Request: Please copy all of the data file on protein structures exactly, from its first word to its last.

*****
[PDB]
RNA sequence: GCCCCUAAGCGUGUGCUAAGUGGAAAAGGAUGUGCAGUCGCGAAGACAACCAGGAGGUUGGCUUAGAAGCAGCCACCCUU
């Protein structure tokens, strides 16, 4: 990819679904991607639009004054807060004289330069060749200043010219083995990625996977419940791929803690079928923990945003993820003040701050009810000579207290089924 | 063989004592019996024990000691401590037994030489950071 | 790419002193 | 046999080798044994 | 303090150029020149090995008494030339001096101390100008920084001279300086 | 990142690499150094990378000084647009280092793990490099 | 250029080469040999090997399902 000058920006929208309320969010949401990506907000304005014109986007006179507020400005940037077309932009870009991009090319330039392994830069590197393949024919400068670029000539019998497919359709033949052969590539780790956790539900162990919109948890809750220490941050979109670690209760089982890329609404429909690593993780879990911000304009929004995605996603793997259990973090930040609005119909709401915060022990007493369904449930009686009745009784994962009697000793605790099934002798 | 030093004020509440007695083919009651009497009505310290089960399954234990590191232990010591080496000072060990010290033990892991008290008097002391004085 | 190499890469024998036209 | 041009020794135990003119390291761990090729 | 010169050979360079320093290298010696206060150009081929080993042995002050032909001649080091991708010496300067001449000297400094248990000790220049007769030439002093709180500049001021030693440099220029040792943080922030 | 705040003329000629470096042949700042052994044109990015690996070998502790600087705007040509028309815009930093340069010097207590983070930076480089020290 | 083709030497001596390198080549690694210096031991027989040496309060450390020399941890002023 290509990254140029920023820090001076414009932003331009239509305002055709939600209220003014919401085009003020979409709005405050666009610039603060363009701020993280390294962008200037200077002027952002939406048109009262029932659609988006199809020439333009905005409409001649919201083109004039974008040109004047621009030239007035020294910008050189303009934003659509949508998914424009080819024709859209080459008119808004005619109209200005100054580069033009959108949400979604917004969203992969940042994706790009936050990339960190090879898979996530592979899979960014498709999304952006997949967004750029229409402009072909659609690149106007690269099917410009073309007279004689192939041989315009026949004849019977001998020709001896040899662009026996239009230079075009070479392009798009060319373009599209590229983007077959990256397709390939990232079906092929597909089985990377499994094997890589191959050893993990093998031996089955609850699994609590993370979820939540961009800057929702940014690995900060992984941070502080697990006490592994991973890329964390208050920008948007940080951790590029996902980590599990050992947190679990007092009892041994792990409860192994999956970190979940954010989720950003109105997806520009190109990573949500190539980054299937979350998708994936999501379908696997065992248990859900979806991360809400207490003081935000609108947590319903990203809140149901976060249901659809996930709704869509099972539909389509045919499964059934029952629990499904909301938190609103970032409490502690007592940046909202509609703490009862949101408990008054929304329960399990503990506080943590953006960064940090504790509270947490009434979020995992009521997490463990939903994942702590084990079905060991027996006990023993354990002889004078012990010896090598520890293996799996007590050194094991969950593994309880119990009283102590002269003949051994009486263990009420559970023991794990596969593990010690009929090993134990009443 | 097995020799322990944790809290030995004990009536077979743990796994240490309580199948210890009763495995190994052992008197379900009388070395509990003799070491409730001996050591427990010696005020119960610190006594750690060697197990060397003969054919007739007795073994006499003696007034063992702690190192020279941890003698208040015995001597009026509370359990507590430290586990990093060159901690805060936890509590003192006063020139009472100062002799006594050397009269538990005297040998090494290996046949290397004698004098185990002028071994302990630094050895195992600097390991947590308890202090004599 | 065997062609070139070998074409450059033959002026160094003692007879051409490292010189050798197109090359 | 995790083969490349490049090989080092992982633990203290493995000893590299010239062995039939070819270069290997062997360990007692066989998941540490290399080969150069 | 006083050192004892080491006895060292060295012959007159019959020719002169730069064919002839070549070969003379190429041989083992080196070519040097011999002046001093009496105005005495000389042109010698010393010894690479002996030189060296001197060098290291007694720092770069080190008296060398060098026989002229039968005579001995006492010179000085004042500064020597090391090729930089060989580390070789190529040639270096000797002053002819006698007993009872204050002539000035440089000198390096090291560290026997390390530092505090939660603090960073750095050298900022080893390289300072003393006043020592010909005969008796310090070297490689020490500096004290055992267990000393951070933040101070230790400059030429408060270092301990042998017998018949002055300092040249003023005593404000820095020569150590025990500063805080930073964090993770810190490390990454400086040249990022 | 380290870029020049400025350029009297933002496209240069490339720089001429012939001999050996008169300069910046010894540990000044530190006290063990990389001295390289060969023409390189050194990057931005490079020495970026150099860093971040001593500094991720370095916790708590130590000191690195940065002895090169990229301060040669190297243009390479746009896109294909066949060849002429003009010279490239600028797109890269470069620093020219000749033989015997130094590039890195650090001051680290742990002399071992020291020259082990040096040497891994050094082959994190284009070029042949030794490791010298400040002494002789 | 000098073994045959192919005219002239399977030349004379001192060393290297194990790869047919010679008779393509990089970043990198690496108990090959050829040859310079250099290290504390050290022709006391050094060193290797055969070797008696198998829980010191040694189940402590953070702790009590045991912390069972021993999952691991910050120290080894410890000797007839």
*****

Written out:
[PDB]
RNA sequence: GCCCCUAAGCGUGUGCUAAGUGGAAAAGGAUGUGCAGUCGCGAAGACAACCAGGAGGUUGGCUUAGAAGCAGCCACCCUU
């Protein structure tokens, strides 16, 4: 990819679904991607639009004054807060004289330069060749200043010219083995990625996977419940791929803690079928923990945003993820003040701050009810000579207290089924 | 063989004592019996024990000691401590037994030489950071 | 790419002193 | 046999080798044994 | 303090150029020149090995008494030339001096101390100008920084001279300086 | 990142690499150094990378000084647009280092793990490099 | 250029080469040999090997399902 000058920006929208309320969010949401990506907000304005014109986007006179507020400005940037077309932009870009991009090319330039392994830069590197393949024919400068670029000539019998497919359709033949052969590539780790956790539900162990919109948890809750220490941050979109670690209760089982890329609404429909690593993780879990911000304009929004995605996603793997259990973090930040609005119909709401915060022990007493369904449930009686009745009784994962009697000793605790099934002798 | 030093004020509440007695083919009651009497009505310290089960399954234990590191232990010591080496000072060990010290033990892991008290008097002391004085 | 190499890469024998036209 | 041009020794135990003119390291761990090729 | 010169050979360079320093290298010696206060150009081929080993042995002050032909001649080091991708010496300067001449000297400094248990000790220049007769030439002093709180500049001021030693440099220029040792943080922030 | 705040003329000629470096042949700042052994044109990015690996070998502790600087705007040509028309815009930093340069010097207590983070930076480089020290 | 083709030497001596390198080549690694210096031991027989040496309060450390020399941890002023 290509990254140029920023820090001076414009932003331009239509305002055709939600209220003014919401085009003020979409709005405050666009610039603060363009701020993280390294962008200037200077002027952002939406048109009262029932659609988006199809020439333009905005409409001649919201083109004039974008040109004047621009030239007035020294910008050189303009934003659509949508998914424009080819024709859209080459008119808004005619109209200005100054580069033009959108949400979604917004969203992969940042994706790009936050990339960190090879898979996530592979899979960014498709999304952006997949967004750029229409402009072909659609690149106007690269099917410009073309007279004689192939041989315009026949004849019977001998020709001896040899662009026996239009230079075009070479392009798009060319373009599209590229983007077959990256397709390939990232079906092929597909089985990377499994094997890589191959050893993990093998031996089955609850699994609590993370979820939540961009800057929702940014690995900060992984941070502080697990006490592994991973890329964390208050920008948007940080951790590029996902980590599990050992947190679990007092009892041994792990409860192994999956970190979940954010989720950003109105997806520009190109990573949500190539980054299937979350998708994936999501379908696997065992248990859900979806991360809400207490003081935000609108947590319903990203809140149901976060249901659809996930709704869509099972539909389509045919499964059934029952629990499904909301938190609103970032409490502690007592940046909202509609703490009862949101408990008054929304329960399990503990506080943590953006960064940090504790509270947490009434979020995992009521997490463990939903994942702590084990079905060991027996006990023993354990002889004078012990010896090598520890293996799996007590050194094991969950593994309880119990009283102590002269003949051994009486263990009420559970023991794990596969593990010690009929090993134990009443 | 097995020799322990944790809290030995004990009536077979743990796994240490309580199948210890009763495995190994052992008197379900009388070395509990003799070491409730001996050591427990010696005020119960610190006594750690060697197990060397003969054919007739007795073994006499003696007034063992702690190192020279941890003698208040015995001597009026509370359990507590430290586990990093060159901690805060936890509590003192006063020139009472100062002799006594050397009269538990005297040998090494290996046949290397004698004098185990002028071994302990630094050895195992600097390991947590308890202090004599 | 065997062609070139070998074409450059033959002026160094003692007879051409490292010189050798197109090359 | 995790083969490349490049090989080092992982633990203290493995000893590299010239062995039939070819270069290997062997360990007692066989998941540490290399080969150069 | 006083050192004892080491006895060292060295012959007159019959020719002169730069064919002839070549070969003379190429041989083992080196070519040097011999002046001093009496105005005495000389042109010698010393010894690479002996030189060296001197060098290291007694720092770069080190008296060398060098026989002229039968005579001995006492010179000085004042500064020597090391090729930089060989580390070789190529040639270096000797002053002819006698007993009872204050002539000035440089000198390096090291560290026997390390530092505090939660603090960073750095050298900022080893390289300072003393006043020592010909005969008796310090070297490689020490500096004290055992267990000393951070933040101070230790400059030429408060270092301990042998017998018949002055300092040249003023005593404000820095020569150590025990500063805080930073964090993770810190490390990454400086040249990022 | 380290870029020049400025350029009297933002496209240069490339720089001429012939001999050996008169300069910046010894540990000044530190006290063990990389001295390289060969023409390189050194990057931005490079020495970026150099860093971040001593500094991720370095916790708590130590000191690195940065002895090169990229301060040669190297243009390479746009896109294909066949060849002429003009010279490239600028797109890269470069620093020219000749033989015997130094590039890195650090001051680290742990002399071992020291020259082990040096040497891994050094082959994190284009070029042949030794490791010298400040002494002789 | 000098073994045959192919005219002239399977030349004379001192060393290297194990790869047919010679008779393509990089970043990198690496108990090959050829040859310079250099290290504390050290022709006391050094060193290797055969070797008696198998829980010191040694189940402590953070702790009590045991912390069972021993999952691991910050120290080894410890000797007839």